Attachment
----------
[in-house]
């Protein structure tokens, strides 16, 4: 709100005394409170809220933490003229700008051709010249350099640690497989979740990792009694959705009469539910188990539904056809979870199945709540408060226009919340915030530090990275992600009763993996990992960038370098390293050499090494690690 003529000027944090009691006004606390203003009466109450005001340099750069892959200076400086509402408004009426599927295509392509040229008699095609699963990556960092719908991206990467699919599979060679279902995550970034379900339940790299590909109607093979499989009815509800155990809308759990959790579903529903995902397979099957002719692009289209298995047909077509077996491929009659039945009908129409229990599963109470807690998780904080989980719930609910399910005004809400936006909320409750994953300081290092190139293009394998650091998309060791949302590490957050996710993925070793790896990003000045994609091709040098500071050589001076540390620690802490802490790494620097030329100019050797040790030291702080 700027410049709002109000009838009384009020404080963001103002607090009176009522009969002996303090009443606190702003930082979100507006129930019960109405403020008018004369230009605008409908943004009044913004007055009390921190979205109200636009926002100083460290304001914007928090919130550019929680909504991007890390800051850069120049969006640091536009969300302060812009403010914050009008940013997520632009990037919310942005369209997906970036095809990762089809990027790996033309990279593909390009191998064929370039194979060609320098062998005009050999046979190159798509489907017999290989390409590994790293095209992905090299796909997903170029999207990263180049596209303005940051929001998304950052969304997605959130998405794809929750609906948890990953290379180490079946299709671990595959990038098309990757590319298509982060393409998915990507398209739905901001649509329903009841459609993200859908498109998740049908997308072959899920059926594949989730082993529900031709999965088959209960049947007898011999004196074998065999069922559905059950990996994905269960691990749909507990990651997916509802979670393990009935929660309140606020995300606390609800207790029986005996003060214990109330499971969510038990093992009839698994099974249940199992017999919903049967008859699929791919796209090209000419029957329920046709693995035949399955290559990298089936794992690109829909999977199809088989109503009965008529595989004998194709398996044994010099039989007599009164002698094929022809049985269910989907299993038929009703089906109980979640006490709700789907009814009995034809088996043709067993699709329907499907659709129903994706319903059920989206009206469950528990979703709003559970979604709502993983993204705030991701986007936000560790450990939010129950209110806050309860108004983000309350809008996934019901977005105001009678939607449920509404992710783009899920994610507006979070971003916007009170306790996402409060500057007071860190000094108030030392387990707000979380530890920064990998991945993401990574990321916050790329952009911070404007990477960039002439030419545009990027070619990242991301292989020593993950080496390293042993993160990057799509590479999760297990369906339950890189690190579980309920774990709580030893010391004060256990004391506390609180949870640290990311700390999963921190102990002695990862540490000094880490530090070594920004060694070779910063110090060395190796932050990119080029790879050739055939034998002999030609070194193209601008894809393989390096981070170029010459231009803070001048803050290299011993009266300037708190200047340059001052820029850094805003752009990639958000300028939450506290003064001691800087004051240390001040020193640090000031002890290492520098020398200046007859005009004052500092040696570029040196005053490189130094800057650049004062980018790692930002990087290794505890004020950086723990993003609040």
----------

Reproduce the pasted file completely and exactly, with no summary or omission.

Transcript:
[in-house]
């Protein structure tokens, strides 16, 4: 709100005394409170809220933490003229700008051709010249350099640690497989979740990792009694959705009469539910188990539904056809979870199945709540408060226009919340915030530090990275992600009763993996990992960038370098390293050499090494690690 003529000027944090009691006004606390203003009466109450005001340099750069892959200076400086509402408004009426599927295509392509040229008699095609699963990556960092719908991206990467699919599979060679279902995550970034379900339940790299590909109607093979499989009815509800155990809308759990959790579903529903995902397979099957002719692009289209298995047909077509077996491929009659039945009908129409229990599963109470807690998780904080989980719930609910399910005004809400936006909320409750994953300081290092190139293009394998650091998309060791949302590490957050996710993925070793790896990003000045994609091709040098500071050589001076540390620690802490802490790494620097030329100019050797040790030291702080 700027410049709002109000009838009384009020404080963001103002607090009176009522009969002996303090009443606190702003930082979100507006129930019960109405403020008018004369230009605008409908943004009044913004007055009390921190979205109200636009926002100083460290304001914007928090919130550019929680909504991007890390800051850069120049969006640091536009969300302060812009403010914050009008940013997520632009990037919310942005369209997906970036095809990762089809990027790996033309990279593909390009191998064929370039194979060609320098062998005009050999046979190159798509489907017999290989390409590994790293095209992905090299796909997903170029999207990263180049596209303005940051929001998304950052969304997605959130998405794809929750609906948890990953290379180490079946299709671990595959990038098309990757590319298509982060393409998915990507398209739905901001649509329903009841459609993200859908498109998740049908997308072959899920059926594949989730082993529900031709999965088959209960049947007898011999004196074998065999069922559905059950990996994905269960691990749909507990990651997916509802979670393990009935929660309140606020995300606390609800207790029986005996003060214990109330499971969510038990093992009839698994099974249940199992017999919903049967008859699929791919796209090209000419029957329920046709693995035949399955290559990298089936794992690109829909999977199809088989109503009965008529595989004998194709398996044994010099039989007599009164002698094929022809049985269910989907299993038929009703089906109980979640006490709700789907009814009995034809088996043709067993699709329907499907659709129903994706319903059920989206009206469950528990979703709003559970979604709502993983993204705030991701986007936000560790450990939010129950209110806050309860108004983000309350809008996934019901977005105001009678939607449920509404992710783009899920994610507006979070971003916007009170306790996402409060500057007071860190000094108030030392387990707000979380530890920064990998991945993401990574990321916050790329952009911070404007990477960039002439030419545009990027070619990242991301292989020593993950080496390293042993993160990057799509590479999760297990369906339950890189690190579980309920774990709580030893010391004060256990004391506390609180949870640290990311700390999963921190102990002695990862540490000094880490530090070594920004060694070779910063110090060395190796932050990119080029790879050739055939034998002999030609070194193209601008894809393989390096981070170029010459231009803070001048803050290299011993009266300037708190200047340059001052820029850094805003752009990639958000300028939450506290003064001691800087004051240390001040020193640090000031002890290492520098020398200046007859005009004052500092040696570029040196005053490189130094800057650049004062980018790692930002990087290794505890004020950086723990993003609040």